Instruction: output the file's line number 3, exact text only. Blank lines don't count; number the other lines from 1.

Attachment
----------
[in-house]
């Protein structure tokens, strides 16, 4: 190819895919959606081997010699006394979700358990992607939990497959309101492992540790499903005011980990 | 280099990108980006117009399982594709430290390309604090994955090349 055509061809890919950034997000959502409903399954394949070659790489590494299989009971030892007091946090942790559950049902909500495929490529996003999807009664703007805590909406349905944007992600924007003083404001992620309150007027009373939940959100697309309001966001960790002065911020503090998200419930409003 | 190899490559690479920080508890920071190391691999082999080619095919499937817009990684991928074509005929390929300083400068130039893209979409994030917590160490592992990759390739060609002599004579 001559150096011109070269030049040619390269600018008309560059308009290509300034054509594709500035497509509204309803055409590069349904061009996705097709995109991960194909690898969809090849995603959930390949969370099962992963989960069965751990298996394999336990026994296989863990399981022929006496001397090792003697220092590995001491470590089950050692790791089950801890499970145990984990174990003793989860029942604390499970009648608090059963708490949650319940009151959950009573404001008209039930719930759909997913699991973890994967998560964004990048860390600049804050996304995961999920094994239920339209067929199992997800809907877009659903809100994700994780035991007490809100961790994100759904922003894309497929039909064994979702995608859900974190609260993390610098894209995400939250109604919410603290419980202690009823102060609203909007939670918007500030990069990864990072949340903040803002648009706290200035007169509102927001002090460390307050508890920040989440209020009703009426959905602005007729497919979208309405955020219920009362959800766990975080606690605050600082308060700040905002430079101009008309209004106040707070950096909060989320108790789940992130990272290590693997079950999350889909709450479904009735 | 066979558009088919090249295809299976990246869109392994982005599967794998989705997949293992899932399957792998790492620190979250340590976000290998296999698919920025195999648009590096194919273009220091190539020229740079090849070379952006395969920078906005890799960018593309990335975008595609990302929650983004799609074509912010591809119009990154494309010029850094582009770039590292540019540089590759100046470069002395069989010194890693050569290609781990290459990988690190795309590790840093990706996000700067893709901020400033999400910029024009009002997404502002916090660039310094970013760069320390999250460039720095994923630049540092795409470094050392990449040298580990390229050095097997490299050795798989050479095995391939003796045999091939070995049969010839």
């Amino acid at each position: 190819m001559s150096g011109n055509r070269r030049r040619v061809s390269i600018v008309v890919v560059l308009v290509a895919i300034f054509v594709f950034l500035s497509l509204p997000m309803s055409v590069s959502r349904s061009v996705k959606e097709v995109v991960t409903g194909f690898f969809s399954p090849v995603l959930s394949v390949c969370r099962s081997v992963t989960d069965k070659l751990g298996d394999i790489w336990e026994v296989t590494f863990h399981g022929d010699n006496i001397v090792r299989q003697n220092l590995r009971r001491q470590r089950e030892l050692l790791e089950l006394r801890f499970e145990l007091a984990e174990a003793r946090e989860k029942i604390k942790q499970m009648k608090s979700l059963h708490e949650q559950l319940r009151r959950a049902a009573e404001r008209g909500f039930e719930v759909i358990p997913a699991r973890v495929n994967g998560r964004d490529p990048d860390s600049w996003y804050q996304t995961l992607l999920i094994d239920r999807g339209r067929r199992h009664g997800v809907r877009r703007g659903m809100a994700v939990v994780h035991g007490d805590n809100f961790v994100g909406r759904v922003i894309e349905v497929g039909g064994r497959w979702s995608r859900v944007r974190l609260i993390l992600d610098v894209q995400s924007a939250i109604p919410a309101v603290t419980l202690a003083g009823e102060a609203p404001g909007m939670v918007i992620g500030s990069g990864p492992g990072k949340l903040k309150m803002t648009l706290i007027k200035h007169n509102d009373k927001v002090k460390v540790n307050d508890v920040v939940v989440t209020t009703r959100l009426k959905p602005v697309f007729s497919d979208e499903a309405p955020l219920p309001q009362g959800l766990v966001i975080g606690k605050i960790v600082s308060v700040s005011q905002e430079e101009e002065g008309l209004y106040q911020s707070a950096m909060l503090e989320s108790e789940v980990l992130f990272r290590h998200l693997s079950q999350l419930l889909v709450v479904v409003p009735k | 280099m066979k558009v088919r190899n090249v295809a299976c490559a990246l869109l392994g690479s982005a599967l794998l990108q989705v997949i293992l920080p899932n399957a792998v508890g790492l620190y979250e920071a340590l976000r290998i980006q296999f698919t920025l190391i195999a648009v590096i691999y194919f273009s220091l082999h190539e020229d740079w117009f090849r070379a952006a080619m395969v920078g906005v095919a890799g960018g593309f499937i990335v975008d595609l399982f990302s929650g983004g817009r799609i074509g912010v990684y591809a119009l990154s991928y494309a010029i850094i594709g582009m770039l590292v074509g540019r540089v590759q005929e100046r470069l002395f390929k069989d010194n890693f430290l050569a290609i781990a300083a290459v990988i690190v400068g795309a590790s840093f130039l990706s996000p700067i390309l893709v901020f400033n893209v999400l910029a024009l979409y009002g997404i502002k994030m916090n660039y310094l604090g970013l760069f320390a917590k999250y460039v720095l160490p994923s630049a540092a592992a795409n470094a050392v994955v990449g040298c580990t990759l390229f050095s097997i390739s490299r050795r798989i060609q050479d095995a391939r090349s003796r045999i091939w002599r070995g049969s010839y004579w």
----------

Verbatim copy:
């Amino acid at each position: 190819m001559s150096g011109n055509r070269r030049r040619v061809s390269i600018v008309v890919v560059l308009v290509a895919i300034f054509v594709f950034l500035s497509l509204p997000m309803s055409v590069s959502r349904s061009v996705k959606e097709v995109v991960t409903g194909f690898f969809s399954p090849v995603l959930s394949v390949c969370r099962s081997v992963t989960d069965k070659l751990g298996d394999i790489w336990e026994v296989t590494f863990h399981g022929d010699n006496i001397v090792r299989q003697n220092l590995r009971r001491q470590r089950e030892l050692l790791e089950l006394r801890f499970e145990l007091a984990e174990a003793r946090e989860k029942i604390k942790q499970m009648k608090s979700l059963h708490e949650q559950l319940r009151r959950a049902a009573e404001r008209g909500f039930e719930v759909i358990p997913a699991r973890v495929n994967g998560r964004d490529p990048d860390s600049w996003y804050q996304t995961l992607l999920i094994d239920r999807g339209r067929r199992h009664g997800v809907r877009r703007g659903m809100a994700v939990v994780h035991g007490d805590n809100f961790v994100g909406r759904v922003i894309e349905v497929g039909g064994r497959w979702s995608r859900v944007r974190l609260i993390l992600d610098v894209q995400s924007a939250i109604p919410a309101v603290t419980l202690a003083g009823e102060a609203p404001g909007m939670v918007i992620g500030s990069g990864p492992g990072k949340l903040k309150m803002t648009l706290i007027k200035h007169n509102d009373k927001v002090k460390v540790n307050d508890v920040v939940v989440t209020t009703r959100l009426k959905p602005v697309f007729s497919d979208e499903a309405p955020l219920p309001q009362g959800l766990v966001i975080g606690k605050i960790v600082s308060v700040s005011q905002e430079e101009e002065g008309l209004y106040q911020s707070a950096m909060l503090e989320s108790e789940v980990l992130f990272r290590h998200l693997s079950q999350l419930l889909v709450v479904v409003p009735k | 280099m066979k558009v088919r190899n090249v295809a299976c490559a990246l869109l392994g690479s982005a599967l794998l990108q989705v997949i293992l920080p899932n399957a792998v508890g790492l620190y979250e920071a340590l976000r290998i980006q296999f698919t920025l190391i195999a648009v590096i691999y194919f273009s220091l082999h190539e020229d740079w117009f090849r070379a952006a080619m395969v920078g906005v095919a890799g960018g593309f499937i990335v975008d595609l399982f990302s929650g983004g817009r799609i074509g912010v990684y591809a119009l990154s991928y494309a010029i850094i594709g582009m770039l590292v074509g540019r540089v590759q005929e100046r470069l002395f390929k069989d010194n890693f430290l050569a290609i781990a300083a290459v990988i690190v400068g795309a590790s840093f130039l990706s996000p700067i390309l893709v901020f400033n893209v999400l910029a024009l979409y009002g997404i502002k994030m916090n660039y310094l604090g970013l760069f320390a917590k999250y460039v720095l160490p994923s630049a540092a592992a795409n470094a050392v994955v990449g040298c580990t990759l390229f050095s097997i390739s490299r050795r798989i060609q050479d095995a391939r090349s003796r045999i091939w002599r070995g049969s010839y004579w």